Rwanda: 15 Years Later

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Katie BuiOn Oct. 5, 2009 one of Rwanda’s most wanted men, former Hutu intelligence chief Idelphonse Nizeyimana, was finally captured and arrested.This infamous individual has been suspected of instigating many of the violent crimes that took place in the 1994 genocide. Nizeyimana abused his power as an official and had supposedly conducted violent attacks which included raids on universities aimed at academics, widespread rape and sexual abuse, and mutilation by soldiers under his commands.

Students and teachers at AHS are deeply affected and aware of the genocides that took place not only in Rwanda, but throughout all of Africa as well. Social studies teacher John Hawes annually plays the movie Hotel Rwanda during his classes to expose his students to an example of a genocides that has taken place in Africa. “The issue of genocide is obviously an important moral question in the world. Rwanda is one of the worst examples of our recent failure to deal with this issue,” said Hawes.

Junior Katie Bui wears a t-shirt that has the continent of Africa shaped as a hand positioned as a peace sign. This shirt is a form of expression in which Bui is letting other students know that she wants peace in Africa. She said, “I wear this T-shirt to raise awareness to my peers about the genocides in Africa because I don’t think a lot of people understand or know about it. I think people should need to know more about countries other than the US.”

The STAND for Conscience club,  a network of student groups at AHS dedicated to putting an end to genocide in Darfur and elsewhere in Africa recently played the movie God Grew Tired of Us and also plans on going to see genocide survivor John Bul Dau give a speech at Glasgow Middle School. He will talk about how the genocides in Africa have affected him. Many students join this club to raise awareness in AHS about the genocides in Africa.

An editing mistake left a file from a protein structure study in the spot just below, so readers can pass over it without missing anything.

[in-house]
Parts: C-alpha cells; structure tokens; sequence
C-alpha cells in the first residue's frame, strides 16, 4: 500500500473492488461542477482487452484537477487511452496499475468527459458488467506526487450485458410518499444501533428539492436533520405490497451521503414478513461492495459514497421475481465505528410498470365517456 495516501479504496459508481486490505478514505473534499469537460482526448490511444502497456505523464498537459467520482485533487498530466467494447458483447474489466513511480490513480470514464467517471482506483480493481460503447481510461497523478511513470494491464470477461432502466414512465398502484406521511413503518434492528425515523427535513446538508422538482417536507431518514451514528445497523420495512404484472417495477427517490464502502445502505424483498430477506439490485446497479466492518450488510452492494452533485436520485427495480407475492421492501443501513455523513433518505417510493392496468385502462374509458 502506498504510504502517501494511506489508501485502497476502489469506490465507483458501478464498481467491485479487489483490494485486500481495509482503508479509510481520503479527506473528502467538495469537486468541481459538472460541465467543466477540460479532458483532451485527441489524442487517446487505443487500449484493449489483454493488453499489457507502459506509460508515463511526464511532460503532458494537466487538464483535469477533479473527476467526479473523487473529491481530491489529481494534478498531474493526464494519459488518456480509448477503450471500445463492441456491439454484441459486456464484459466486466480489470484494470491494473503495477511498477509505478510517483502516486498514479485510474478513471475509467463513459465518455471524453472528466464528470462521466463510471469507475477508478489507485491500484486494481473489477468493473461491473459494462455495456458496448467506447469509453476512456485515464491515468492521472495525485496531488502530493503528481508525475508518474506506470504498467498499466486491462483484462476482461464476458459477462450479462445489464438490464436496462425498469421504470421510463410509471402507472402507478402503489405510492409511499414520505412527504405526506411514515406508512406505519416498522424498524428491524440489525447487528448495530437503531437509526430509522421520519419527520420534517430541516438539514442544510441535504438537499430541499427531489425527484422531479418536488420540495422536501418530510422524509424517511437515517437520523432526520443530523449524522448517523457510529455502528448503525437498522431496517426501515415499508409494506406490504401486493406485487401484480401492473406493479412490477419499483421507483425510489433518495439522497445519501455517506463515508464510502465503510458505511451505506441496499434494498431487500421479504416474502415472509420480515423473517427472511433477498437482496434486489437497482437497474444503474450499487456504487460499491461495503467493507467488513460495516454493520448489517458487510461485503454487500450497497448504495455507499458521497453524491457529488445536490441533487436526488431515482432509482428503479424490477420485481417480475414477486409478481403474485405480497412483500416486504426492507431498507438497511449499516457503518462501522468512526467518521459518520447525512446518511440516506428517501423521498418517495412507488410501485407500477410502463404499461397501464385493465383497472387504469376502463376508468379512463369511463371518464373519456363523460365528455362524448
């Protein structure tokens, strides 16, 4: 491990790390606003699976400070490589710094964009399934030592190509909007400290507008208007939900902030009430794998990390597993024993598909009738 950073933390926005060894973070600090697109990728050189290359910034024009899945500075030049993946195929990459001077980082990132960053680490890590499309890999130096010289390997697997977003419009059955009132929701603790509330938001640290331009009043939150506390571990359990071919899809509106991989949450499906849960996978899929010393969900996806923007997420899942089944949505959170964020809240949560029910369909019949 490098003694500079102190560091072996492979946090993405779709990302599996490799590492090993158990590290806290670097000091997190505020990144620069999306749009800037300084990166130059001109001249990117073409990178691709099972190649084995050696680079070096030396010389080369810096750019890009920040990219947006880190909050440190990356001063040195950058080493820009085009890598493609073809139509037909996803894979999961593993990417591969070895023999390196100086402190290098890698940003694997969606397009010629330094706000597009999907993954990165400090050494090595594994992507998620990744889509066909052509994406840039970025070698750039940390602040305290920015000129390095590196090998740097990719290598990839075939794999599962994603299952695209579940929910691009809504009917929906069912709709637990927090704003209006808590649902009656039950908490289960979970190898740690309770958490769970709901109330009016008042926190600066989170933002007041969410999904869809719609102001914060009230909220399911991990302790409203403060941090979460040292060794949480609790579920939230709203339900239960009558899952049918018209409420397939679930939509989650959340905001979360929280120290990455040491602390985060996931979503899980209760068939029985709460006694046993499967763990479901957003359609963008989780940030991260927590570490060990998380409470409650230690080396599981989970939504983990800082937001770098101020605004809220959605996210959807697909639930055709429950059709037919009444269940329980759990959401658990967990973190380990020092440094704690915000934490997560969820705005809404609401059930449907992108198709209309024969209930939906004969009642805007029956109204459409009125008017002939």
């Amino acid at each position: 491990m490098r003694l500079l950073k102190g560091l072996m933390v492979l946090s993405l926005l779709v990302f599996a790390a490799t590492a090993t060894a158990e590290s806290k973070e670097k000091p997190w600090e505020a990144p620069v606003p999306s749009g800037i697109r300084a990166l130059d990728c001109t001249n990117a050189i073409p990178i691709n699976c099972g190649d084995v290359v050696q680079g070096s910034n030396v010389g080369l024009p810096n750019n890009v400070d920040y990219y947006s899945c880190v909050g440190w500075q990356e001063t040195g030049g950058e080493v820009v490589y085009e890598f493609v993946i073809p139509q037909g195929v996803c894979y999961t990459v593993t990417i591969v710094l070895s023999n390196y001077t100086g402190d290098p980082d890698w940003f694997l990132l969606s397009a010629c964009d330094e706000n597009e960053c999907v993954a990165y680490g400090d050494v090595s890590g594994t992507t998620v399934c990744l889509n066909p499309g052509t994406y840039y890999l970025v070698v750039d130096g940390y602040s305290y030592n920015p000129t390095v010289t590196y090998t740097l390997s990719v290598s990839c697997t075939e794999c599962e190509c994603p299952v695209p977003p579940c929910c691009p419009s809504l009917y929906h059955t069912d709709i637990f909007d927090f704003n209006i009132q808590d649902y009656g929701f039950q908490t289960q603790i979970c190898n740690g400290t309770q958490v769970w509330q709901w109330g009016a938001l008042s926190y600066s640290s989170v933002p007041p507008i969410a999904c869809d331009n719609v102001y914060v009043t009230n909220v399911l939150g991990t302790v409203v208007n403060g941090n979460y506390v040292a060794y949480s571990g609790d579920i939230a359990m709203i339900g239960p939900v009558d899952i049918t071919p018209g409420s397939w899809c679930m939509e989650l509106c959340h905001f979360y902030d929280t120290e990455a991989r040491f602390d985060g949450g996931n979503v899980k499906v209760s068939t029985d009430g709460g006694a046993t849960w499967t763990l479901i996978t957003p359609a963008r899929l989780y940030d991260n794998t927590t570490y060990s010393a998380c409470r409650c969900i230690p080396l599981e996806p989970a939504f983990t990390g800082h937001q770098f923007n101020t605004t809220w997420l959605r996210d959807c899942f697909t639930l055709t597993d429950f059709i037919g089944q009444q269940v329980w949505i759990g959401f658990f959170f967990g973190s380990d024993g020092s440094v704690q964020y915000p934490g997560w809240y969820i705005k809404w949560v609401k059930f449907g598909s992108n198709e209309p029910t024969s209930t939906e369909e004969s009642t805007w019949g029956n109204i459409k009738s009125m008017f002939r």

On April 19, 1994 Rwanda’s vicious political war between the Tutsi and Hutu ethnic groups erupted in a 100 day killing “rampage” in Rwanda, that killed approximately ten percent of Rwanda’s population.
What started out as a social dispute between the minority Tutsi and the majority Hutus society ended in a bloody, deadly, and historical genocide. The victims included thousands of mothers, fathers, and children and such acts most people feel are undeniably vile, atrocious, and unforgivable.

However, Nizeyimana’s arrest proves that the efforts by the International Criminal Tribunal for Rwanda (ICTR) to seek justice and to hold those  convicted accountable in Rwanda are effective.

Despite the negative impact the genocide had on Rwanda, it is considered to be one of today’s most stable nations in Africa. Everything that was destroyed in the genocide, such as education, health care, tourism, and trade have noticeably improved since the genocide.
Though the arrest of Idelphonse Neziyimana reveals a huge improvement in Rwanda’s efforts to carry out justice, the genocide that took place in Rwanda will never be forgotten.

Many AHS students seem to care about the conflicts that plague Africa. Even though it’s been 15 years,  Mr. Hawes still feels it’s important for kids to learn about Rwanda. “I’ve known kids from stand for a couple of years and it’s a good activity for getting people to continue to think about the genocides. You want high school students to think beyond the boundaries of AHS.”

Additional Reporting By Jayran Moridzadeh